Second state of Seller's sea chart of the Western Atlantic and the contiguous coasts of New England, Canada, the Eastern Caribbean (from Puerto Rico and the Virginia Islands), Brazil and the Northeast Coast of South America.
The chart is orientated with north to the right, and shows the coast of Labrador, New Foundland and Nova Scotia, the Gulf of St Lawrence and along the coast to Long Island. From their the map covers the Atlantic south to Puerto Rico and the Virgin Islands and along the coast of South America into Brazil to the eastern part, showing Pernambuco (now Recife). The Azores and Cape Verde Islands are on the east side of the chart. Tropicus Cancri is at the center of the sheet, almost on the fold.
In the top right corner is the Royal arms. The top left includes three scales, and below that is the title shown on an animal hide, supported by two South American natives. Beneath that is the arms of Brazil. In the sea there are two galleons, two sea monsters and two compasses.
Seller's chart is based upon Theunis Jacobsz chart of circa 1650. The most notable additions are the inclusions of the Orinoco River in South America and the Avalon Peninsula in Newfoundland. This first edition was used from 1674 (the date penciled onto the map in the Samuel Pepys copy of Seller's Atlas Maritimus) to 1677, when the plate was revised. It may have been issued separately as early as 1672.
The second state of the map adds the names John Colson, William Fisher, James Atkinson and John Thornton to the title.
The map is very rare. This is the second example we have offered in over 20 years.
John Seller was one of the most notable map and instrument makers in England in the late-seventeenth century. He was especially known for the sea charts, many of which featured in his influential English Pilot and Atlas Maritimus. Seller was born in London in 1632. His father was a cordwainer and John was apprenticed to Edward Lowe, of the Merchant Taylors’ Company. He was made free of that company in 1654. Later, he also was made a brother of the Clockmakers’ Company, which housed several instrument makers. He started business as a compass maker but expanded his offering to include navigational instruments and charts.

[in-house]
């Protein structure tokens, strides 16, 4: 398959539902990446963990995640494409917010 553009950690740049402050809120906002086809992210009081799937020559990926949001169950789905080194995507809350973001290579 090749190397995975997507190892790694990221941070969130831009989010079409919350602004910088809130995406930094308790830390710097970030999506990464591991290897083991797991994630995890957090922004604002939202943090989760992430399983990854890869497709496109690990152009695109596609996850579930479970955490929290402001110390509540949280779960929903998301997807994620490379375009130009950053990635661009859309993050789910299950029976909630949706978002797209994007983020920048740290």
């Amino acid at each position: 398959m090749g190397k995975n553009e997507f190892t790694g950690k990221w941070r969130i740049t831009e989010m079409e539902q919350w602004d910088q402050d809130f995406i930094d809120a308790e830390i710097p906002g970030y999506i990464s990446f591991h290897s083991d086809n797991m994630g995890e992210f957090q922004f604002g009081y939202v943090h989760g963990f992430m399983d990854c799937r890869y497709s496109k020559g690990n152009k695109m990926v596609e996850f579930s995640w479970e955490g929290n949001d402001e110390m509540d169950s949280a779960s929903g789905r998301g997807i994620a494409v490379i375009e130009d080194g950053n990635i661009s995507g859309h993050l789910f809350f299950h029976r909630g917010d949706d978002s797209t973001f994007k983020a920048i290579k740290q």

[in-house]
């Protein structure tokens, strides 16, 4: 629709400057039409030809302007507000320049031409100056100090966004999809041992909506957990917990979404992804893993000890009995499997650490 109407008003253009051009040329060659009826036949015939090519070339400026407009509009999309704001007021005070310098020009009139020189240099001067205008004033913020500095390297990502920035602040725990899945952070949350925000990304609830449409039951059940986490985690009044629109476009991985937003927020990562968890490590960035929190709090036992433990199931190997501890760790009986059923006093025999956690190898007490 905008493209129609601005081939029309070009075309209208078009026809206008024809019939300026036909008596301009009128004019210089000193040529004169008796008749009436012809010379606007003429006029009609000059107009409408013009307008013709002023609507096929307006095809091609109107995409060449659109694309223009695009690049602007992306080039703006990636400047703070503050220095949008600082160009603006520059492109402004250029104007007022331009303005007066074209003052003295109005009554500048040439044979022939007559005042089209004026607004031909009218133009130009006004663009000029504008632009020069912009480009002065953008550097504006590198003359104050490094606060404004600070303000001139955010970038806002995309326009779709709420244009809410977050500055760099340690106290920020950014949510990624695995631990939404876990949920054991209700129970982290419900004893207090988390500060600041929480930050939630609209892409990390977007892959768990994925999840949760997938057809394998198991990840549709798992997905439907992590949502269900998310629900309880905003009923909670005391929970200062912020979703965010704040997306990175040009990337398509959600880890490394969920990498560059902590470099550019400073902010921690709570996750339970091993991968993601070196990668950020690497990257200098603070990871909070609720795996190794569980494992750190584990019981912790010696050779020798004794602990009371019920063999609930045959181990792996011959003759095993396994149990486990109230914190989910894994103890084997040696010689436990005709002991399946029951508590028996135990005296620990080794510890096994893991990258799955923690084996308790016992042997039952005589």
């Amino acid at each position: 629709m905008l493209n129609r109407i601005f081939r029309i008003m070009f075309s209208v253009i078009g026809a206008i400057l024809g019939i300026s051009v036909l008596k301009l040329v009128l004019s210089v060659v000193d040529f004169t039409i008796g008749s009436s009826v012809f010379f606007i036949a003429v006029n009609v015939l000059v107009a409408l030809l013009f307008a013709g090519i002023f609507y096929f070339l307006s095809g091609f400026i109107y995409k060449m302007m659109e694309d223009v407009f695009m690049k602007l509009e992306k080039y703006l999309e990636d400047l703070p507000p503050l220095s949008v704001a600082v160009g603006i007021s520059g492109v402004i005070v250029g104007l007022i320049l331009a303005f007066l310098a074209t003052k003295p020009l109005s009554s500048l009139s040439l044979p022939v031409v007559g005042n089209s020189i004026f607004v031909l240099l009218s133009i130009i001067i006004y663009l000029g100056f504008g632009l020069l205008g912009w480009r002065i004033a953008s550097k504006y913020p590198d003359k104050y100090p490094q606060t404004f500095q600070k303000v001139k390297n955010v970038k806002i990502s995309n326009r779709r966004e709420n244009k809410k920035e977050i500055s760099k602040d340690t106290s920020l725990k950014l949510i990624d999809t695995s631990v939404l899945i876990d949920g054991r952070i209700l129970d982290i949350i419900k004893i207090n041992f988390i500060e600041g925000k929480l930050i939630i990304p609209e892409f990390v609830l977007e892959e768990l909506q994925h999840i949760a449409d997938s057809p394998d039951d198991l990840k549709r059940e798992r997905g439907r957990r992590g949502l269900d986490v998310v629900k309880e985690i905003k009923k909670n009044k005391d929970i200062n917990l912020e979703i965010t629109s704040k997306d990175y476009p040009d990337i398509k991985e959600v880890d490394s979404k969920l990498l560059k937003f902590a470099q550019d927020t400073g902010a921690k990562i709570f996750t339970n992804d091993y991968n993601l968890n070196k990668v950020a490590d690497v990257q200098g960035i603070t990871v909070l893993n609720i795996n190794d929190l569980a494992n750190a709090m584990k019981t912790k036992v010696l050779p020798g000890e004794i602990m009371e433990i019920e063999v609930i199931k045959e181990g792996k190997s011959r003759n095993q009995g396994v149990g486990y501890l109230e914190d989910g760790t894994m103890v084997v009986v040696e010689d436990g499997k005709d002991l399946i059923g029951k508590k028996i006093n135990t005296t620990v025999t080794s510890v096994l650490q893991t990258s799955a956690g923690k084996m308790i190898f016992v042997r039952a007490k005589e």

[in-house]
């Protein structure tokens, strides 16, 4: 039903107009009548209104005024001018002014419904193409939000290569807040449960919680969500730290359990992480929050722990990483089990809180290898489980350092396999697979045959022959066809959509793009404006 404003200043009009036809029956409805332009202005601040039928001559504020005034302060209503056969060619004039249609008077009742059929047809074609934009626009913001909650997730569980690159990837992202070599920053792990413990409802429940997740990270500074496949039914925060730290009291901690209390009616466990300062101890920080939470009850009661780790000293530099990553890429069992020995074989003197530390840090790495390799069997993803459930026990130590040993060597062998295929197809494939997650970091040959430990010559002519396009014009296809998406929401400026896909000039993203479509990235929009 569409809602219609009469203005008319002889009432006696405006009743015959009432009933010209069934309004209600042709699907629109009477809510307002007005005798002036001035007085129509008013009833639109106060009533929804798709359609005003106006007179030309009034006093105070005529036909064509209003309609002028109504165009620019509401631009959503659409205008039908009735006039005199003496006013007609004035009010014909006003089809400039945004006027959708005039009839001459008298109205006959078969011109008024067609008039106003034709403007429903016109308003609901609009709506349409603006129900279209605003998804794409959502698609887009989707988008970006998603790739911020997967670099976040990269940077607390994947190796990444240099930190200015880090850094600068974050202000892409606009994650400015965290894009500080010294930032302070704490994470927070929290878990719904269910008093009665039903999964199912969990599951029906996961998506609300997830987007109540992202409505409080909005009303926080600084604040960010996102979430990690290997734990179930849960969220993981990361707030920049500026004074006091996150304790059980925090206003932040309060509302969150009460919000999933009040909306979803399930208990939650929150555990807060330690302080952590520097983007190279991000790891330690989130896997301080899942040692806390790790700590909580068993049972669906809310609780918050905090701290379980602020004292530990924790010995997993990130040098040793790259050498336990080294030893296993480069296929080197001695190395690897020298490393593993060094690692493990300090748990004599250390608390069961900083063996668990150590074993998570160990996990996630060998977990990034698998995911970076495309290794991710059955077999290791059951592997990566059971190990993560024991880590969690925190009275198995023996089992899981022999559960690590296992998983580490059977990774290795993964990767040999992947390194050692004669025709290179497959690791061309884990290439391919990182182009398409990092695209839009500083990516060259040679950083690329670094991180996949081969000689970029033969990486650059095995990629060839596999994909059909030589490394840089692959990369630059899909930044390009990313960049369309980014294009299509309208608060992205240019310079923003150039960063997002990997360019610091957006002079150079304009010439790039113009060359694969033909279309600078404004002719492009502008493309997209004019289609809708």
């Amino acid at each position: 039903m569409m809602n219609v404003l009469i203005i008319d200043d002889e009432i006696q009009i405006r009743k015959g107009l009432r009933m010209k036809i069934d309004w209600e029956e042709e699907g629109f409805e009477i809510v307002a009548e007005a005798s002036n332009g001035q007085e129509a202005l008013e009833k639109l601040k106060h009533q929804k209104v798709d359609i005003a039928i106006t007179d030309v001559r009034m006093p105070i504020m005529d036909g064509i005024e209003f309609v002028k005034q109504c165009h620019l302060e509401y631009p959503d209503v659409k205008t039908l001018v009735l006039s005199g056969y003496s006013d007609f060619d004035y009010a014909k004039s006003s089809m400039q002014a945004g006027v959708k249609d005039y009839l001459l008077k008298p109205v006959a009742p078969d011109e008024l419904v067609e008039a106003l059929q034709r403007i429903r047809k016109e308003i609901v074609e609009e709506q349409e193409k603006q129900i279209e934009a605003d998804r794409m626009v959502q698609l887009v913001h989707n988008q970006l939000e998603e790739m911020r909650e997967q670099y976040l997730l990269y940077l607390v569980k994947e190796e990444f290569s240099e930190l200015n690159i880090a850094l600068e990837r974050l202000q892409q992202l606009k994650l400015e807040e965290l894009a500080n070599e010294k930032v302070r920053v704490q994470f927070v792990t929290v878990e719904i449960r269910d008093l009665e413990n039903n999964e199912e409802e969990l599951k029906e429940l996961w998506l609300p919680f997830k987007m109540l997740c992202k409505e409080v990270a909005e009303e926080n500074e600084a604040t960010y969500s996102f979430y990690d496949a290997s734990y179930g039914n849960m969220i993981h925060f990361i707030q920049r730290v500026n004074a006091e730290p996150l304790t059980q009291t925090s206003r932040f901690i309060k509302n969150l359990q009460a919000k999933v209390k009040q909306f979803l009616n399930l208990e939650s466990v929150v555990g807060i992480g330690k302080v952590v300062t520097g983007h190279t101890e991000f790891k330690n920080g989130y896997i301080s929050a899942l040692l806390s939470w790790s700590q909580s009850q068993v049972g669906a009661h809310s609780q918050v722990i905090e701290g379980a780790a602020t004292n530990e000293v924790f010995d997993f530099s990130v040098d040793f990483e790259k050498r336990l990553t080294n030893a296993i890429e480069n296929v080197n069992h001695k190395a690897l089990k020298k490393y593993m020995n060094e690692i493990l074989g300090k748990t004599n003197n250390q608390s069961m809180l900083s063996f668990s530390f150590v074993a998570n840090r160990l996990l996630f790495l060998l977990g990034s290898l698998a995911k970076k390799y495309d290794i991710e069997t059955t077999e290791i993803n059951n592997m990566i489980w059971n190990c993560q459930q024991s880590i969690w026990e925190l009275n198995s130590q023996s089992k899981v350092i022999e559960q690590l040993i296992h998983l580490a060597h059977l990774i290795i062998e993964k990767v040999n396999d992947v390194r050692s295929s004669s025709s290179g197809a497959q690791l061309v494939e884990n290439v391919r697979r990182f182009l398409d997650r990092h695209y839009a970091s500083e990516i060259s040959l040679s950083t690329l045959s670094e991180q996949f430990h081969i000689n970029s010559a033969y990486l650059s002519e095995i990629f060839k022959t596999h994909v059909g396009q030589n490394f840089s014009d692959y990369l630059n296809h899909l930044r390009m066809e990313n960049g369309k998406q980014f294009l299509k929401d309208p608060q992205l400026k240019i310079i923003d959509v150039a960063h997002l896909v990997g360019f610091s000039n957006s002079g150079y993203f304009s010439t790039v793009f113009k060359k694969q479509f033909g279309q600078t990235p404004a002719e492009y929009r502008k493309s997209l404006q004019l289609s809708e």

Seller’s career was halted temporarily, and fantastically, when he was tried for high treason in 1662. He was accused of involvement in a plot led by Thomas Tonge. While Seller likely only unwisely repeated rumors, he was convicted. The other conspirators, who did admit some degree of guilt, were executed, but Seller maintained his innocence and, via insistent petitions, he eventually secured his release from Newgate Prison.
This episode did not seem to slow Seller’s rise too much, however. Seller was granted a royal license to publish English-language maritime atlases. This gave him a near-monopoly and led to his being named hydrographer to the King in 1671. Although the point of the project was to produce English charts of Dutch dominance and bias, Seller ended up using many Dutch plates as his base material. The first volume of The English Pilot was published in 1671, followed by more volumes as well as The Coating Pilot (1672) and the Atlas Maritimus (1675). Seller was commercially successful, but some of his projects required further support. The English Pilot was eventually taken over by John Thornton and William Fisher, for example, and his proposed English atlas only produced maps of six counties.
Seller’s sons, John and Jeremiah, followed in their father’s profession. Seller also apprenticed several promising young men, including Charles Price, with whom his sons partnered. Through Price, Seller can be seen as the founding figure of an important group of London mapmakers that included Price, John Senex, Emanuel Bowen, Thomas Kitchin, and Thomas Jefferys.